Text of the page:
Green Dragon

Arisaema dracontium

green_dragon_flower_9-23-14.jpg

Photo of green dragon plant showing flower and leaves.
The green dragon is a leafy green plant with a long, noodly spadix (a spikelike flower part). It is a close relative of Jack-in-the-pulpit.
Poisonous
Skin irritating
Family

Araceae (arums)

Description

Herbaceous perennial. The flowers are many and tiny, light green, on the lower part of a long, narrow, taillike spadix (a spikelike structure holding many tiny flowers). A tightly wrapping, green, leaflike spathe (modified bract) shelters the flowers. Blooms April–June. There is only one leaf, which is divided into 5–15 lance-shaped sections. The fruits are clustered berries that turn from shiny green to brilliant scarlet. The rootstock us a flattened, round corm, often large.

Similar species: Jack-in-the-pulpit (A. triphyllum) has leaves with no more than 3 leaflets (instead of 5–15), and its spathe has white and brown lengthwise markings and a rather blunt tip. The fruits of the two species are indistinguishable.

Size

Height: occasionally to 3 feet.

Habitat and conservation

Occurs in rich, moist woods, often in floodplains. When you see a green dragon in the wild, leave it alone, since this species is somewhat uncommon. If you want a green dragon for your moist shade garden, don’t dig any up. Collect a few seeds, or seek plants from reputable native plant nurseries.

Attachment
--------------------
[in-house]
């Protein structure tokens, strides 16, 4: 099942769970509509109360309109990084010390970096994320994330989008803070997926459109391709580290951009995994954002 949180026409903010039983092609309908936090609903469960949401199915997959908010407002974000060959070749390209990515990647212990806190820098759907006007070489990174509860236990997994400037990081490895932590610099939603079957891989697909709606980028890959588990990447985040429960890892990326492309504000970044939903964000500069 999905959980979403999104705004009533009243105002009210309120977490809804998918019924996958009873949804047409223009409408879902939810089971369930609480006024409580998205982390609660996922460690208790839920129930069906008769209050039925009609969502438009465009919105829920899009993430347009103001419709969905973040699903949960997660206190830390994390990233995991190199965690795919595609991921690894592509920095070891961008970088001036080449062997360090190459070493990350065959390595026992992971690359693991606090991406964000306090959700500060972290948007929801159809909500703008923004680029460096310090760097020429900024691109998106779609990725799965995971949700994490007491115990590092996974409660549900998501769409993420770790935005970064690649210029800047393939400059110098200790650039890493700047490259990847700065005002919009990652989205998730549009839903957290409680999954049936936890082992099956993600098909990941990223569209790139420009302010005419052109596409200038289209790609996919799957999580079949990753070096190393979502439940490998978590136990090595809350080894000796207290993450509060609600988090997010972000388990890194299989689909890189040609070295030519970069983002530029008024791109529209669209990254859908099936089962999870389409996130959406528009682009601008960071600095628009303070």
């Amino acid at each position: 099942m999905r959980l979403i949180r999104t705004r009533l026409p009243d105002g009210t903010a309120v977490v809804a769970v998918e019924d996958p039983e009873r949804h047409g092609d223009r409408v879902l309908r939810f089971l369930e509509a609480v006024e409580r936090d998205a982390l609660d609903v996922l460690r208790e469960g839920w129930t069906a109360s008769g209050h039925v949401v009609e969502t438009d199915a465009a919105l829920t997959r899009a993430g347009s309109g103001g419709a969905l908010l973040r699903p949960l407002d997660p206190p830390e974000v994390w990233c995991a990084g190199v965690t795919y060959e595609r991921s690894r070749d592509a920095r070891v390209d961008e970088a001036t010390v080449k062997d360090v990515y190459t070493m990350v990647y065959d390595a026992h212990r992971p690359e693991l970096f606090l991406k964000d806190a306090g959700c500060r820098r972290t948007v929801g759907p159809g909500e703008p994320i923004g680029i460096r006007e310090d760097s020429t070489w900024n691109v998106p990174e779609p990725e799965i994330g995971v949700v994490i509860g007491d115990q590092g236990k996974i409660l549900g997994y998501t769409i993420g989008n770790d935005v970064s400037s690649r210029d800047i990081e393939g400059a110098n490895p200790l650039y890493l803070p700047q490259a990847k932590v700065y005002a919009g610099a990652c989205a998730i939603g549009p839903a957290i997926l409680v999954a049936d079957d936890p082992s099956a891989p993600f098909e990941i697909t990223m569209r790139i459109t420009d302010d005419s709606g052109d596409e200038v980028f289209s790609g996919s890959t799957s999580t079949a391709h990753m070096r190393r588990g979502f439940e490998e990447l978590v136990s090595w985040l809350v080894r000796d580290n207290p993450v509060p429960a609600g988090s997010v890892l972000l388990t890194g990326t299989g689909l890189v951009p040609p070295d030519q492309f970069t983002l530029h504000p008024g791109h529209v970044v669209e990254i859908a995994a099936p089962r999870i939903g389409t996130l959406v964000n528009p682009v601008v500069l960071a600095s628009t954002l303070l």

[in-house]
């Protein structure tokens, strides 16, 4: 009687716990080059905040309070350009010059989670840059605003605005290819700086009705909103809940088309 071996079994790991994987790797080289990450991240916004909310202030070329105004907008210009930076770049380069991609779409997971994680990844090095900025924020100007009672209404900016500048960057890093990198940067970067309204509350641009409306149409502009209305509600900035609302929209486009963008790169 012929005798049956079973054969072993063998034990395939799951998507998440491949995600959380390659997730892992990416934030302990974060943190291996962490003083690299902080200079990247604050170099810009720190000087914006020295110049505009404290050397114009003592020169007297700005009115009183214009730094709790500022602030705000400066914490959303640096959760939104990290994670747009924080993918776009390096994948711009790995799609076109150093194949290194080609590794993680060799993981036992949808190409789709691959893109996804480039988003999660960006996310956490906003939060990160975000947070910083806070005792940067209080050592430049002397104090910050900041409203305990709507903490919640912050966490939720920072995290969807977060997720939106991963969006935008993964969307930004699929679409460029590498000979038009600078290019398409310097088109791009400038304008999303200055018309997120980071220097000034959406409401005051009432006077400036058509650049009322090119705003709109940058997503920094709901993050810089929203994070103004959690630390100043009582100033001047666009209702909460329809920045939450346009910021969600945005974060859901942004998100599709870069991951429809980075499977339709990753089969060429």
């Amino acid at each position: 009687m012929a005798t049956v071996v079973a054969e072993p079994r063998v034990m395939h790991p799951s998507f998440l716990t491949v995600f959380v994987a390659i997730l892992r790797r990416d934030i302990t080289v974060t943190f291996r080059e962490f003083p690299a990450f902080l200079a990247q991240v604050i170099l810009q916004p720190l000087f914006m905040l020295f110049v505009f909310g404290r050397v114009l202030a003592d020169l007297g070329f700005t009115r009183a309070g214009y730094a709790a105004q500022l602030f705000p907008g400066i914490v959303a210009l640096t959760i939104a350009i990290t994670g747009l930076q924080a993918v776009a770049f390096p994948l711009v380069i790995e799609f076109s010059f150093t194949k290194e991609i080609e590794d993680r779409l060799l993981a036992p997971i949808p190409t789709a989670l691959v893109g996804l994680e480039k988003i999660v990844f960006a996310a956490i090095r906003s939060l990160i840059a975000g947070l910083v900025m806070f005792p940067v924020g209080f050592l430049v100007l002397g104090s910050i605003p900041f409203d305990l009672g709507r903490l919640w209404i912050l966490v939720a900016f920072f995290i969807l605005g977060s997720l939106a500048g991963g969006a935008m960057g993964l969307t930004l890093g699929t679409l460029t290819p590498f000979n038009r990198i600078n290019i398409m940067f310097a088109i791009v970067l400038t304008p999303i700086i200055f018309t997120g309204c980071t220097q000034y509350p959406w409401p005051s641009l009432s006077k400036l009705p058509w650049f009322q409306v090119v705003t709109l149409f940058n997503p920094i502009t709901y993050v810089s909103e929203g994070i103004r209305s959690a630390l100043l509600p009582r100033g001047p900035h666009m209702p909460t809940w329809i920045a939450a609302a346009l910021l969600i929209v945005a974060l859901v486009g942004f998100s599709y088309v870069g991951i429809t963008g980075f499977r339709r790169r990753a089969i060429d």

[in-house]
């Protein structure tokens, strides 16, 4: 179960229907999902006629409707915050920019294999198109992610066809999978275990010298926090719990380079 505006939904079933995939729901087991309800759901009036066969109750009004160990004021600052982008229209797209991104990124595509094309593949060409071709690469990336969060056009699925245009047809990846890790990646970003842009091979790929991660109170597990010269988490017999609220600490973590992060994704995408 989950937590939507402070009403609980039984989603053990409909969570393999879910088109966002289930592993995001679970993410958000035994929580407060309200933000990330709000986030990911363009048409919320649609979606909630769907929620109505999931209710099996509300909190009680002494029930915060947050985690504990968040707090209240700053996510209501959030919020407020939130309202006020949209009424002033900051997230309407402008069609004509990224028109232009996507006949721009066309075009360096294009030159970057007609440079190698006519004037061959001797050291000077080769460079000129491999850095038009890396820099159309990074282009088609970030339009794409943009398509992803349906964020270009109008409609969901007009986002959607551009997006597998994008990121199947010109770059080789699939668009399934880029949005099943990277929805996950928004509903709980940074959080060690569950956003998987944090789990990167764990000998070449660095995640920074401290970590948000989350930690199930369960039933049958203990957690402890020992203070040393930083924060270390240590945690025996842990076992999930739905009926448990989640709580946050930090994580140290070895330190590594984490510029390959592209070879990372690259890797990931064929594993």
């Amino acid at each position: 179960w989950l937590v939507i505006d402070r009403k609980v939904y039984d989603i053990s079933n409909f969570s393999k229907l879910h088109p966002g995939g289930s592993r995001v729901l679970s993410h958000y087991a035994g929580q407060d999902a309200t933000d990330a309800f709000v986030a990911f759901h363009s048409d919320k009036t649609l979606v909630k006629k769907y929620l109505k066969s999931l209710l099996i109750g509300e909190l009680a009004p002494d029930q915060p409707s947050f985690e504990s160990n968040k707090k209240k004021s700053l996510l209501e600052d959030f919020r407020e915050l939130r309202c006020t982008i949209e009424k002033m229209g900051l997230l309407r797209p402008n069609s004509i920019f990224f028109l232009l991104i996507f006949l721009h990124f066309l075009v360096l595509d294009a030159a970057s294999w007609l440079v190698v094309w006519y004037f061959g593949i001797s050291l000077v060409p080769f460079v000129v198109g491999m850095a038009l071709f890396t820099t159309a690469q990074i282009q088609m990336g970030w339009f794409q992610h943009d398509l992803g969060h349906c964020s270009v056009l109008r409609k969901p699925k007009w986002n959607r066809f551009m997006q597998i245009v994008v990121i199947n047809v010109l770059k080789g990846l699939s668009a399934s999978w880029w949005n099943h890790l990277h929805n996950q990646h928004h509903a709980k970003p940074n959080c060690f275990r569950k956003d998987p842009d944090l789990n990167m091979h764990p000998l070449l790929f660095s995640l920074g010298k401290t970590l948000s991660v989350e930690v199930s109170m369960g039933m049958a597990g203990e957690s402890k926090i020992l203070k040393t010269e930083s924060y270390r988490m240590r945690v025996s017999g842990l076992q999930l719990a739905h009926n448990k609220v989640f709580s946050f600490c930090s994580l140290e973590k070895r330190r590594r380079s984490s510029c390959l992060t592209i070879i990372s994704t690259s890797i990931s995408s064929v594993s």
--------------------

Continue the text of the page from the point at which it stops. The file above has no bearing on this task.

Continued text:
image of Green Dragon Distribution Map
Distribution in Missouri

Scattered statewide.

Human connections

Native Americans dried and ground the rootstocks for flour. Uncooked and improperly prepared, this plant is toxic, as it contains calcium oxalate. That’s the same chemical found in its houseplant relative dieffenbachia (dumb cane), which on contact causes mouth irritation, burning, and swelling, and gastrointestinal upset.

Ecosystem connections

The arum family is large, and most of its members are tropical. You probably know elephant ear, calla and peace lilies, and philodendron. They all have the same kind of floral structures. There are only four aroids in Missouri’s flora, and one is an introduced exotic.